Several areas exist in the medical field for those interested in the marketing track.

Product Management

Most marketers in the medical field are known as product managers because they are completely responsible for a single product or product line from the point of inception to the point of sale. Product managers are responsible for bringing a product to life. This involves listening to customer needs to determine product development opportunities. Additionally, the manager must assist in designing a product that will do what the customer wants at a price that is beneficial to both the company's profit objectives and the customer's financial constraints.

Product managers interface with research and development, accounting and finance, purchasing, shipping and distribution, outside vendors, and manufacturing in order to design, manufacture, and sell the product. They must manage products in much the same way sales managers handle people. The average product in the United States has an approximate life span of seven years. Medical products change even faster because medical procedures and technologies change so rapidly. The introduction of a new product is the result of efforts from many different departments and the use of various company resources. A marketing product manager is in charge of a product's design, development, and deployment with the express purpose of meeting a market need while returning a profit to the company.

Market Research

Market research is different from marketing research. Marketing research is usually a responsibility of a product manager, and it is the process of determining how to best present a product to the marketplace in order to maximize sales. Market research, however, is more customer focused because all of the research that is done is for the purpose of understanding the conditions of the market exactly as they are now and how they will be in the future. Market researchers work closely with customer focus groups, which are panels consisting of nurses, physicians, and health care technicians. If you are a great listener, creative, and really enjoy problem solving, market research positions are for you.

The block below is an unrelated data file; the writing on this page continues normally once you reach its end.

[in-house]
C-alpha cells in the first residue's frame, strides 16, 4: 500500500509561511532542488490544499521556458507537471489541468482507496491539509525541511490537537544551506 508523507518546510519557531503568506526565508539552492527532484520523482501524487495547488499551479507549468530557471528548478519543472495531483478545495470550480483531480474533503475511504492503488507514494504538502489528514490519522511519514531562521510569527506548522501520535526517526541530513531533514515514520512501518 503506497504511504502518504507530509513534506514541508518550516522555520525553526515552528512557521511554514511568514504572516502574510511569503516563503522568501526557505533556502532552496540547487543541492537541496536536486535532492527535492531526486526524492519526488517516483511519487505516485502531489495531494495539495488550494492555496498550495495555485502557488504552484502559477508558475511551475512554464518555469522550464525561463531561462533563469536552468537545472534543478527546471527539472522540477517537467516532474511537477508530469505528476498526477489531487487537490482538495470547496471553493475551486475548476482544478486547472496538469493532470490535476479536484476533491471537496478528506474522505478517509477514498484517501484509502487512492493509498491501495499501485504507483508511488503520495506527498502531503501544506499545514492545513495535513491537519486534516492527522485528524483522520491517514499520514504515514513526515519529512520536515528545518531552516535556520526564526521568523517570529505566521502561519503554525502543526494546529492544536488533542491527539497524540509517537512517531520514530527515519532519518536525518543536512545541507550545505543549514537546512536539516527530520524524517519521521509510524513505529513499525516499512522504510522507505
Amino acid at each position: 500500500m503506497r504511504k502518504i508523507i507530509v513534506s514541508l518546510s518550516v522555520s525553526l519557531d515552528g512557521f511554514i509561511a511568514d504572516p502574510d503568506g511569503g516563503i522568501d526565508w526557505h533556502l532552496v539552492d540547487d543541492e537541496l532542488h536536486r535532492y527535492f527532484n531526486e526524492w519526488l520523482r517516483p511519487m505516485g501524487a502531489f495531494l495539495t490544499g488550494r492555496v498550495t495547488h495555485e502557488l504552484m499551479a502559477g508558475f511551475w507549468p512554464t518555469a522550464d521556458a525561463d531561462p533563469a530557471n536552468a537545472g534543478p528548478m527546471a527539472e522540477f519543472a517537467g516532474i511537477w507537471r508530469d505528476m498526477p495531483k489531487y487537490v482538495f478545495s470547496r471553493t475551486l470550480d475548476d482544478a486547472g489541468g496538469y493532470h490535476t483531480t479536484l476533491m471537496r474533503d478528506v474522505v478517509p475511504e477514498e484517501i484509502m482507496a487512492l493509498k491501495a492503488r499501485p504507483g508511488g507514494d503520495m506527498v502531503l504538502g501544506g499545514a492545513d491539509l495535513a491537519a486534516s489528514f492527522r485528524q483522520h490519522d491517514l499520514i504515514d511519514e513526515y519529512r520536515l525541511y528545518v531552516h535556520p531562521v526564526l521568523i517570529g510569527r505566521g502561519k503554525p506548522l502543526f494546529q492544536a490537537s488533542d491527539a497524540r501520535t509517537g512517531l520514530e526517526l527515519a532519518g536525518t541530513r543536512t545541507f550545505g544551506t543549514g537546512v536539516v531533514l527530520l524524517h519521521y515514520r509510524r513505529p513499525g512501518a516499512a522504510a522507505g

New Business Development

Marketers specializing in new business development are the sleuths of marketing because their primary efforts are aimed at finding new markets for existing products, creating subtle changes in existing products so they can be used in a different application, or uncovering new products that can be made with existing manufacturing technologies. Listening skills again are very important in these positions. The decision to alter an existing product to meet the needs of a different market (i.e., changing the case count of a hospital product so that it can be sold in the home health market) can result in stagnant inventory if the research is incomplete or inaccurate.

Some of the most successful products ever invented ended up being used for an application other than the one for which they were originally intended. Market researchers look for those unusual applications and spend most of their time trying to understand the market so that they can communicate needs to product developers and design engineers.

Corporate Relations

A person in corporate relations is responsible for seeing the forest instead of the trees and must communicate that vision to potential customers and stockholders. Large corporations have community relations experts, media specialists, and company spokespersons that are all responsible for marketing the company, not a product. The position also is responsible for internal communications such as newsletters and financial reports.